Each week, the U.S. Energy Information Administration (EIA) issues its weekly inventories report. In the report it gives us information on the supply of crude oil, gasoline and distillates. It also provides data on production and capacity utilization. One of the most overlooked parts of the report is data on U.S. exports. This is probably because the U.S. is primarily known as an importing country.
This week, export data jumped to the forefront, when a surprise rise helped trigger a volatile response in the crude oil market.
According to the EIA, U.S. crude oil supply fell sharply the preceding week as crude exports rose to a record high of nearly 2 million barrels per day (bpd).
Crude inventories fell 6 million barrels in the week-ending September 29, compared to a forecast of a 756,000 barrel draw. This was the second straight draw as Gulf Coast refineries restart after weeks of shutdown due to Hurricane Harvey.
The surprise news was that crude exports jumped to 1.98 bpd, surpassing the 1.5 million bpd set the previous week.
Traders said the jump in U.S. exports points to growing demand and rising profile of the United States as a major global supplier of crude and oil-related products.
Traders also said the steep increase the past two weeks has in part been driven by a recent widening between prices for U.S. West Texas Intermediate (WTI) crude and Brent futures.
The international-benchmark North Sea Brent last week hit its highest premium over WTI in two years, making WTI crude increasingly competitive in foreign markets.
To summarize, the wide price premium of Brent over WTI crude has made the international benchmark less desirable, triggering increased foreign demand for U.S. oil.
The spread between the December Brent crude oil and the December WTI crude oil futures contracts narrowed to $5.20 from $5.31 before the data.
The EIA report also showed that U.S. crude imports fell last week by 706,000 bpd.
U.S. exports should continue to rise until the spread between Brent and WTI crude tightens. Some traders are wondering how long this will last given the current supply/demand outlook. However, buyers of U.S. crude are facing a rising U.S. Dollar, which will make WTI crude more expensive for foreign buyers.
The dollar is strengthening due to rising expectations of a Federal Reserve interest rate hike in December. Currently, investors are saying there is about an 83 percent change the central bank will increase its benchmark rate.
Due to the recent surge in the dollar, next week’s exports number could fall due to lower demand from foreigners. This is one thing to watch for in next week’s EIA report.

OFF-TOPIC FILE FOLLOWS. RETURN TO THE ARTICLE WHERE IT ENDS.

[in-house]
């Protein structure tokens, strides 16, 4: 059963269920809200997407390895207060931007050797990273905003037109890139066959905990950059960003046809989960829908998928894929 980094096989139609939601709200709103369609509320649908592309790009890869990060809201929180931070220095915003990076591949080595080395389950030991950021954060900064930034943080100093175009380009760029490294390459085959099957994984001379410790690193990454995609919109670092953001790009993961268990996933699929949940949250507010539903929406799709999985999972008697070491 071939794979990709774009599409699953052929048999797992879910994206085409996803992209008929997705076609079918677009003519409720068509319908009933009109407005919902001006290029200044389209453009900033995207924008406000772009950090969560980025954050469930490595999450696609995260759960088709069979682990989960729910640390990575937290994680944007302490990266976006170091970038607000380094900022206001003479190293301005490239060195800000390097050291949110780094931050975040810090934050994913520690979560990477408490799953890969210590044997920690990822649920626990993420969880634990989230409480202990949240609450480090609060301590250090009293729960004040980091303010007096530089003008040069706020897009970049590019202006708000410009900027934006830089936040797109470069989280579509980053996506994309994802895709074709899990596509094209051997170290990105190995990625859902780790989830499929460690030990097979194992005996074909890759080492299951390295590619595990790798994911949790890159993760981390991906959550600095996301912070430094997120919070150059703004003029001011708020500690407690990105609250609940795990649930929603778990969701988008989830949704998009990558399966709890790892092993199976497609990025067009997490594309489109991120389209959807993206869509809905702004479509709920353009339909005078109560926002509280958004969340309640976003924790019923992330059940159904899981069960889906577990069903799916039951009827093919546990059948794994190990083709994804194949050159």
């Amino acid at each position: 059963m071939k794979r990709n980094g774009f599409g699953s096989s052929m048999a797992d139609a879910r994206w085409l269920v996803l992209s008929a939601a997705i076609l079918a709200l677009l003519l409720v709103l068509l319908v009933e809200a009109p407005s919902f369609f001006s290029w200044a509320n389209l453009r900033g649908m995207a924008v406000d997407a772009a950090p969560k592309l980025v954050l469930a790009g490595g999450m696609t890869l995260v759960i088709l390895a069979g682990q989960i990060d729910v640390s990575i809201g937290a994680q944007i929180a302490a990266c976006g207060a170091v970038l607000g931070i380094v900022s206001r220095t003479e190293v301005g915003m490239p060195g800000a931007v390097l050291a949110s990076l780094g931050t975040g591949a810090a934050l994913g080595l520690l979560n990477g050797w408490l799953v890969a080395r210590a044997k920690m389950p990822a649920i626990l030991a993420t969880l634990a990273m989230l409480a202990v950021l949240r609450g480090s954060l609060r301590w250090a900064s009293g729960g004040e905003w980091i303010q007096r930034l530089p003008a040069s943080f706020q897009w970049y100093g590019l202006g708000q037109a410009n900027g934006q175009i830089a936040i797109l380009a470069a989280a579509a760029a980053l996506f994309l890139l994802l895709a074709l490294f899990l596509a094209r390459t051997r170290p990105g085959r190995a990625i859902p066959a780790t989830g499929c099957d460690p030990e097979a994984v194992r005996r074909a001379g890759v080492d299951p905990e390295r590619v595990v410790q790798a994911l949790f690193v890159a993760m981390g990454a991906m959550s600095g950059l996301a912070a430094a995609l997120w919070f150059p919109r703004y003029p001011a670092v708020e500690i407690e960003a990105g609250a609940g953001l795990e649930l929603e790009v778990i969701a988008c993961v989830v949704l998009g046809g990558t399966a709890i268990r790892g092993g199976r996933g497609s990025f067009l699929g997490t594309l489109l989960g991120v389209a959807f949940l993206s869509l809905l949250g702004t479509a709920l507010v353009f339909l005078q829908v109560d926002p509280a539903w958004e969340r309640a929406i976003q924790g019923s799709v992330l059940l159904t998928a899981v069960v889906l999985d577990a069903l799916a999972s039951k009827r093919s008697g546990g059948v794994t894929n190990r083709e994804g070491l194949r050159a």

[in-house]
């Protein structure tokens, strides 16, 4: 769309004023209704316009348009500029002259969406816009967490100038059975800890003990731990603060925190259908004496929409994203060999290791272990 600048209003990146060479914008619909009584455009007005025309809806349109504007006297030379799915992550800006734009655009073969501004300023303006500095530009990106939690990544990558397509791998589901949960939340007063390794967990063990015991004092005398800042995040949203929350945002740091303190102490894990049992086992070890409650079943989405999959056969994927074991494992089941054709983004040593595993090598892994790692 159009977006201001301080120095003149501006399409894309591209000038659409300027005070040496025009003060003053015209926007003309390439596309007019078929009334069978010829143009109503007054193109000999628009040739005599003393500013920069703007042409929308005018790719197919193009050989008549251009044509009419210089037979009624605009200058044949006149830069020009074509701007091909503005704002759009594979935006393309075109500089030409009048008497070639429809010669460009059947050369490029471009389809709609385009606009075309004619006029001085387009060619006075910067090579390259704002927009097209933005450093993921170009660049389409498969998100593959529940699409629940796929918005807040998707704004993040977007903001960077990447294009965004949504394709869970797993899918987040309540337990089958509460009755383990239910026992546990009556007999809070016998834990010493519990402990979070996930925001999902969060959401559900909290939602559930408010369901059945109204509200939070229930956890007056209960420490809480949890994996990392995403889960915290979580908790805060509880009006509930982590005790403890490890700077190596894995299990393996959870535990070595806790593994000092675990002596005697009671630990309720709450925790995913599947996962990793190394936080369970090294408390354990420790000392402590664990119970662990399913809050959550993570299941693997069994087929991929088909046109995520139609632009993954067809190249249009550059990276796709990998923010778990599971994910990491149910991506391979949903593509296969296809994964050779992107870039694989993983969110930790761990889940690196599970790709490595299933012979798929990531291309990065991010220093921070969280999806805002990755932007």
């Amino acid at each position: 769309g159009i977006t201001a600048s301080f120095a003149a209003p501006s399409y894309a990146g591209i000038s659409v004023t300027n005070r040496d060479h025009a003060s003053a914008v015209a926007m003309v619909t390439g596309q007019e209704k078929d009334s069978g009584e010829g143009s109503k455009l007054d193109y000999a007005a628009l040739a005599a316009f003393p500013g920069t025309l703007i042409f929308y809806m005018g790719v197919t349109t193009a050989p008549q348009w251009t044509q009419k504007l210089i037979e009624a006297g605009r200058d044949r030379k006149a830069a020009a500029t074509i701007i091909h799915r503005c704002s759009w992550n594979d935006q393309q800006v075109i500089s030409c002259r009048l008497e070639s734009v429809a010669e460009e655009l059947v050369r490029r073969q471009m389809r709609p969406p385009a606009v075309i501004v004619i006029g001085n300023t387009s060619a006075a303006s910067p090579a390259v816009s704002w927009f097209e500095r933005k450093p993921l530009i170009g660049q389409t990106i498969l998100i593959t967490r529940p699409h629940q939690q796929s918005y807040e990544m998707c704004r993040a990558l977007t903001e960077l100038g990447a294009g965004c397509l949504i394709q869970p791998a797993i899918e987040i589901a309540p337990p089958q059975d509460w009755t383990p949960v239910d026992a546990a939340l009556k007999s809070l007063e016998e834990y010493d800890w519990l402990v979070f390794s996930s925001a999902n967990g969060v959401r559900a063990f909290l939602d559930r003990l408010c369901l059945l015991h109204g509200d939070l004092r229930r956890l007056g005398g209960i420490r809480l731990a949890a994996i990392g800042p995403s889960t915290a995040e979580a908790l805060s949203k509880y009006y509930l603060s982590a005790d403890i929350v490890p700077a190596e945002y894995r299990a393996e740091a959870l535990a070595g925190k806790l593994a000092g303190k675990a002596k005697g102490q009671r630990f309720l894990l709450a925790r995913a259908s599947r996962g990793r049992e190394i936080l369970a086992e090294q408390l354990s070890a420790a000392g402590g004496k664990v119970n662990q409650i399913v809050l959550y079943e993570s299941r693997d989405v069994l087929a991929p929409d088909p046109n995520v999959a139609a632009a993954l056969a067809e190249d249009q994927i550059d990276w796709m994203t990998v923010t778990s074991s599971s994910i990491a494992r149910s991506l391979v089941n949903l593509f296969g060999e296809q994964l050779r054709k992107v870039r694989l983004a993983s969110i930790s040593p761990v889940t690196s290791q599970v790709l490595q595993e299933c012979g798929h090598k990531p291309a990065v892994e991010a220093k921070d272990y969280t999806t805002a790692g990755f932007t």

In other news, Russia and the Saudis said they support an extension of the production cut policy controlled by OPEC and non-OPEC producers. According to reports, they support an extension to the end of 2018. However, traders are saying the extension is likely to involve tapered production cuts.
The markets barely rallied on this news which to me represents a change in investor sentiment. About a month ago when crude oil was in a news driven mini-bull market, this type of news would’ve probably sent prices over the top. However, the current price action suggests that we’re not in a buyer’s market anymore and that sellers have taken control.
Throughout the year when crude has crossed the $50 level, we’ve seen some aggressive hedging from producers. This action may be preventing prices from rising further.
As far as Russia and the Saudi’s are concerned, I think investors didn’t react too much to the news of the production cut extension because in September, OPEC and the non-OPEC producers passed on a chance to make the extension official. As it stands, the new talk is just that, talk. I don’t think this will become bullish news until OPEC makes it official and in writing.
Monthly December West Texas Intermediate Crude Oil
(Click to enlarge)
The monthly chart indicates that crude oil is still in a downtrend with price locked inside a pair of retracement zones.
The main trend is down according to the swing chart. A trade through $58.44 will change the main trend to up. A move through $43.08 will signal a resumption of the downtrend.
Momentum on the monthly chart has been trending higher since June. A trade through $53.11 will indicate that upside momentum is getting stronger.
The main range is $37.73 to $58.44. Its retracement zone is $48.09 to $45.64. Holding above this zone will give the market a slight upside bias.
The short-term range is $58.44 to $43.08. Its retracement zone is $50.76 to $52.57. This zone is acting like resistance.
Without extremely bullish or bearish news, price are likely to bounce between $50.76 and $48.09 over the near-term.
A breakout and sustained move over $52.57 will indicate the buying is getting stronger and a breakdown under $45.64 will be bearish.
Monthly December Brent Crude Oil
(Click to enlarge)
The Monthly December Brent Crude Oil chart shows the strength in this market over the WTI market.
Its main range is $38.00 to $60.00. Its retracement zone is $49.00 to $46.40. The market is currently trading well above its retracement zone which indicates strength.
Falling back into this retracement zone will likely bring the spread between Brent and WTI crude back in line.